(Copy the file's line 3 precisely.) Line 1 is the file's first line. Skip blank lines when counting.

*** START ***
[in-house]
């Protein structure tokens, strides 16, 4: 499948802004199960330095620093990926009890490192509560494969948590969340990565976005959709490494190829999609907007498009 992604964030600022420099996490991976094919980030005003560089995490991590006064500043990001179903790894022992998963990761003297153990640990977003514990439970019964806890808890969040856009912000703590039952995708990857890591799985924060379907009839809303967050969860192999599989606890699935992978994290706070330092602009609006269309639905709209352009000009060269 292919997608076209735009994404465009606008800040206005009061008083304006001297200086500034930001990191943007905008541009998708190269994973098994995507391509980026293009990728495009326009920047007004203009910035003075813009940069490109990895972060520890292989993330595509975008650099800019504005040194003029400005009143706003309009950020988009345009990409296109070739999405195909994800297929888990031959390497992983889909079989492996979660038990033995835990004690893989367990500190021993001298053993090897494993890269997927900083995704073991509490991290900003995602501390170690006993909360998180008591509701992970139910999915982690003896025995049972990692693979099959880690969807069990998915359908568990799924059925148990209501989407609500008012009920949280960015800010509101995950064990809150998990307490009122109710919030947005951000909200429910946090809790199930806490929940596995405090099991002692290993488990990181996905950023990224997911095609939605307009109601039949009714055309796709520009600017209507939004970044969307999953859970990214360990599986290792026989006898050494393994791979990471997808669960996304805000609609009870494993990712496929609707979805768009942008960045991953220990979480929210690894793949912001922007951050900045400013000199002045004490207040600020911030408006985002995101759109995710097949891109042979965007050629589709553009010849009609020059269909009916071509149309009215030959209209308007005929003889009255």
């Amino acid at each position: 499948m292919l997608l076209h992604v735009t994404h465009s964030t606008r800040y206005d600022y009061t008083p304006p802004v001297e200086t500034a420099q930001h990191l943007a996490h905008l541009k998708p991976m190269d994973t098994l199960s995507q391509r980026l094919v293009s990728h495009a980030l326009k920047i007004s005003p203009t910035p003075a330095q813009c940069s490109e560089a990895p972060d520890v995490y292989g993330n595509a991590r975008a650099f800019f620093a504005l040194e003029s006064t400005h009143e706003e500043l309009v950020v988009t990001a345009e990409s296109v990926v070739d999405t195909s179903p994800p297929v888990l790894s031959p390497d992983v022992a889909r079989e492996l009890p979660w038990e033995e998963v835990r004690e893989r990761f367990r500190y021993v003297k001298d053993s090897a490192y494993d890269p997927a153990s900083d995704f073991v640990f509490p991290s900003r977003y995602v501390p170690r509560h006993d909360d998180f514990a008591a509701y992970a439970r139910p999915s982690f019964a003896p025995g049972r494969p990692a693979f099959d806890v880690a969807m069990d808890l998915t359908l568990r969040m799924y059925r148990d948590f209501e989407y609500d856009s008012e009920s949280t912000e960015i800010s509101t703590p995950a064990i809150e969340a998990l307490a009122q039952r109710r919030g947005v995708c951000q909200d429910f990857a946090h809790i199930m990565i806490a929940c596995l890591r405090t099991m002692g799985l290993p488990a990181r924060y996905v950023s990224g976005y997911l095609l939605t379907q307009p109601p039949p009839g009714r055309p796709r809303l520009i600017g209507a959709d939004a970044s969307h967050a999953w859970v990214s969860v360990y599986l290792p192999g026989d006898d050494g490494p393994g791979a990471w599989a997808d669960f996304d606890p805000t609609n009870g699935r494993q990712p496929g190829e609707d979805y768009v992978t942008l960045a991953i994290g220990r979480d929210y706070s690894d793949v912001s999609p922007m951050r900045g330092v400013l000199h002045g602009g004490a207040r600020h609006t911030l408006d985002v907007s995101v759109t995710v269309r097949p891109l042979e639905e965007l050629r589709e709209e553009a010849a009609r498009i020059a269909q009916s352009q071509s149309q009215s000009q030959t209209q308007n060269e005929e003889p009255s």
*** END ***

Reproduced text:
């Amino acid at each position: 499948m292919l997608l076209h992604v735009t994404h465009s964030t606008r800040y206005d600022y009061t008083p304006p802004v001297e200086t500034a420099q930001h990191l943007a996490h905008l541009k998708p991976m190269d994973t098994l199960s995507q391509r980026l094919v293009s990728h495009a980030l326009k920047i007004s005003p203009t910035p003075a330095q813009c940069s490109e560089a990895p972060d520890v995490y292989g993330n595509a991590r975008a650099f800019f620093a504005l040194e003029s006064t400005h009143e706003e500043l309009v950020v988009t990001a345009e990409s296109v990926v070739d999405t195909s179903p994800p297929v888990l790894s031959p390497d992983v022992a889909r079989e492996l009890p979660w038990e033995e998963v835990r004690e893989r990761f367990r500190y021993v003297k001298d053993s090897a490192y494993d890269p997927a153990s900083d995704f073991v640990f509490p991290s900003r977003y995602v501390p170690r509560h006993d909360d998180f514990a008591a509701y992970a439970r139910p999915s982690f019964a003896p025995g049972r494969p990692a693979f099959d806890v880690a969807m069990d808890l998915t359908l568990r969040m799924y059925r148990d948590f209501e989407y609500d856009s008012e009920s949280t912000e960015i800010s509101t703590p995950a064990i809150e969340a998990l307490a009122q039952r109710r919030g947005v995708c951000q909200d429910f990857a946090h809790i199930m990565i806490a929940c596995l890591r405090t099991m002692g799985l290993p488990a990181r924060y996905v950023s990224g976005y997911l095609l939605t379907q307009p109601p039949p009839g009714r055309p796709r809303l520009i600017g209507a959709d939004a970044s969307h967050a999953w859970v990214s969860v360990y599986l290792p192999g026989d006898d050494g490494p393994g791979a990471w599989a997808d669960f996304d606890p805000t609609n009870g699935r494993q990712p496929g190829e609707d979805y768009v992978t942008l960045a991953i994290g220990r979480d929210y706070s690894d793949v912001s999609p922007m951050r900045g330092v400013l000199h002045g602009g004490a207040r600020h609006t911030l408006d985002v907007s995101v759109t995710v269309r097949p891109l042979e639905e965007l050629r589709e709209e553009a010849a009609r498009i020059a269909q009916s352009q071509s149309q009215s000009q030959t209209q308007n060269e005929e003889p009255s």